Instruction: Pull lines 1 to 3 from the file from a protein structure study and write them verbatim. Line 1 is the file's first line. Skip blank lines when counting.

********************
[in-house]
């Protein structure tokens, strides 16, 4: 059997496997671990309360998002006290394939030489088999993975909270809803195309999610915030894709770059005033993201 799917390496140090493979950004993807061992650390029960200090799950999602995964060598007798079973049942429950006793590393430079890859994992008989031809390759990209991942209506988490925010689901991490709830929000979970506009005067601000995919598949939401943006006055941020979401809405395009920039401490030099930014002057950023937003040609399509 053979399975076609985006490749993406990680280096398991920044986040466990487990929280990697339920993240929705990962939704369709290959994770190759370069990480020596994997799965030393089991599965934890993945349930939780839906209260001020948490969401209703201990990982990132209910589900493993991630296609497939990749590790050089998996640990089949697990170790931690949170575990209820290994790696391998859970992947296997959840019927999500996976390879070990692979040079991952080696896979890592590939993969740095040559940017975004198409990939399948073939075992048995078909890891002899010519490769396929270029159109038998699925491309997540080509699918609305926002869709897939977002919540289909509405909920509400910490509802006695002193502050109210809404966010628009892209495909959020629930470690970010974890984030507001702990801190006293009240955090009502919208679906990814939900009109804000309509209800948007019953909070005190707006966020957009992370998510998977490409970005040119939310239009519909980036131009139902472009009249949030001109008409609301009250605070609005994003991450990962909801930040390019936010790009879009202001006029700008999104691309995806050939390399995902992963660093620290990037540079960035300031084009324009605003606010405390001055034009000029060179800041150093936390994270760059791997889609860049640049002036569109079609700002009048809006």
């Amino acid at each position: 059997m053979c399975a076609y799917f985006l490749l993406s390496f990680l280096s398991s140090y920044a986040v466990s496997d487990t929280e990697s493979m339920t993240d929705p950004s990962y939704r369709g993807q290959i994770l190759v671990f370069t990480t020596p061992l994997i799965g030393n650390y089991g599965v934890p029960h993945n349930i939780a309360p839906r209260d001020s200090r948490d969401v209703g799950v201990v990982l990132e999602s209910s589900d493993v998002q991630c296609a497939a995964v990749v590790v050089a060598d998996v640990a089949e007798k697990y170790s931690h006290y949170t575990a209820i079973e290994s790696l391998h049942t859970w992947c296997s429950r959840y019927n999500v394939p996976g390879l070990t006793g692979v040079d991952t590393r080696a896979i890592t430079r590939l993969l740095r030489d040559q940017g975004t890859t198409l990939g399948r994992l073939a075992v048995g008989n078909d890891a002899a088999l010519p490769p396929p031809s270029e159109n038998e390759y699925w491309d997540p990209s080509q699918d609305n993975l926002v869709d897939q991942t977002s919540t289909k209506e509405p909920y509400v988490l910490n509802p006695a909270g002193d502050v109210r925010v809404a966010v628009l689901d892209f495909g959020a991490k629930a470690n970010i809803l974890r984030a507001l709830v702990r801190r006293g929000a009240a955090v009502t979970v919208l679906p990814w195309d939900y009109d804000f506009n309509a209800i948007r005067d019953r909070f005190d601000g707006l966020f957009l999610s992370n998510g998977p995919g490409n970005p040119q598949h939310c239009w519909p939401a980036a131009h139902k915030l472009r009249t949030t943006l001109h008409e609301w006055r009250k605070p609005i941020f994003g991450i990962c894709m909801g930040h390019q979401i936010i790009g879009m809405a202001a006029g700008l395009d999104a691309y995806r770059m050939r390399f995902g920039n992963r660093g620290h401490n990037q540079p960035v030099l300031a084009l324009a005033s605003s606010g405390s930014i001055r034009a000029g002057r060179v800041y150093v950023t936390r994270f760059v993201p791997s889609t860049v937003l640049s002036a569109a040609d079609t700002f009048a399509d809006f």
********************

[in-house]
């Protein structure tokens, strides 16, 4: 059997496997671990309360998002006290394939030489088999993975909270809803195309999610915030894709770059005033993201 799917390496140090493979950004993807061992650390029960200090799950999602995964060598007798079973049942429950006793590393430079890859994992008989031809390759990209991942209506988490925010689901991490709830929000979970506009005067601000995919598949939401943006006055941020979401809405395009920039401490030099930014002057950023937003040609399509 053979399975076609985006490749993406990680280096398991920044986040466990487990929280990697339920993240929705990962939704369709290959994770190759370069990480020596994997799965030393089991599965934890993945349930939780839906209260001020948490969401209703201990990982990132209910589900493993991630296609497939990749590790050089998996640990089949697990170790931690949170575990209820290994790696391998859970992947296997959840019927999500996976390879070990692979040079991952080696896979890592590939993969740095040559940017975004198409990939399948073939075992048995078909890891002899010519490769396929270029159109038998699925491309997540080509699918609305926002869709897939977002919540289909509405909920509400910490509802006695002193502050109210809404966010628009892209495909959020629930470690970010974890984030507001702990801190006293009240955090009502919208679906990814939900009109804000309509209800948007019953909070005190707006966020957009992370998510998977490409970005040119939310239009519909980036131009139902472009009249949030001109008409609301009250605070609005994003991450990962909801930040390019936010790009879009202001006029700008999104691309995806050939390399995902992963660093620290990037540079960035300031084009324009605003606010405390001055034009000029060179800041150093936390994270760059791997889609860049640049002036569109079609700002009048809006």
């Amino acid at each position: 059997m053979c399975a076609y799917f985006l490749l993406s390496f990680l280096s398991s140090y920044a986040v466990s496997d487990t929280e990697s493979m339920t993240d929705p950004s990962y939704r369709g993807q290959i994770l190759v671990f370069t990480t020596p061992l994997i799965g030393n650390y089991g599965v934890p029960h993945n349930i939780a309360p839906r209260d001020s200090r948490d969401v209703g799950v201990v990982l990132e999602s209910s589900d493993v998002q991630c296609a497939a995964v990749v590790v050089a060598d998996v640990a089949e007798k697990y170790s931690h006290y949170t575990a209820i079973e290994s790696l391998h049942t859970w992947c296997s429950r959840y019927n999500v394939p996976g390879l070990t006793g692979v040079d991952t590393r080696a896979i890592t430079r590939l993969l740095r030489d040559q940017g975004t890859t198409l990939g399948r994992l073939a075992v048995g008989n078909d890891a002899a088999l010519p490769p396929p031809s270029e159109n038998e390759y699925w491309d997540p990209s080509q699918d609305n993975l926002v869709d897939q991942t977002s919540t289909k209506e509405p909920y509400v988490l910490n509802p006695a909270g002193d502050v109210r925010v809404a966010v628009l689901d892209f495909g959020a991490k629930a470690n970010i809803l974890r984030a507001l709830v702990r801190r006293g929000a009240a955090v009502t979970v919208l679906p990814w195309d939900y009109d804000f506009n309509a209800i948007r005067d019953r909070f005190d601000g707006l966020f957009l999610s992370n998510g998977p995919g490409n970005p040119q598949h939310c239009w519909p939401a980036a131009h139902k915030l472009r009249t949030t943006l001109h008409e609301w006055r009250k605070p609005i941020f994003g991450i990962c894709m909801g930040h390019q979401i936010i790009g879009m809405a202001a006029g700008l395009d999104a691309y995806r770059m050939r390399f995902g920039n992963r660093g620290h401490n990037q540079p960035v030099l300031a084009l324009a005033s605003s606010g405390s930014i001055r034009a000029g002057r060179v800041y150093v950023t936390r994270f760059v993201p791997s889609t860049v937003l640049s002036a569109a040609d079609t700002f009048a399509d809006f």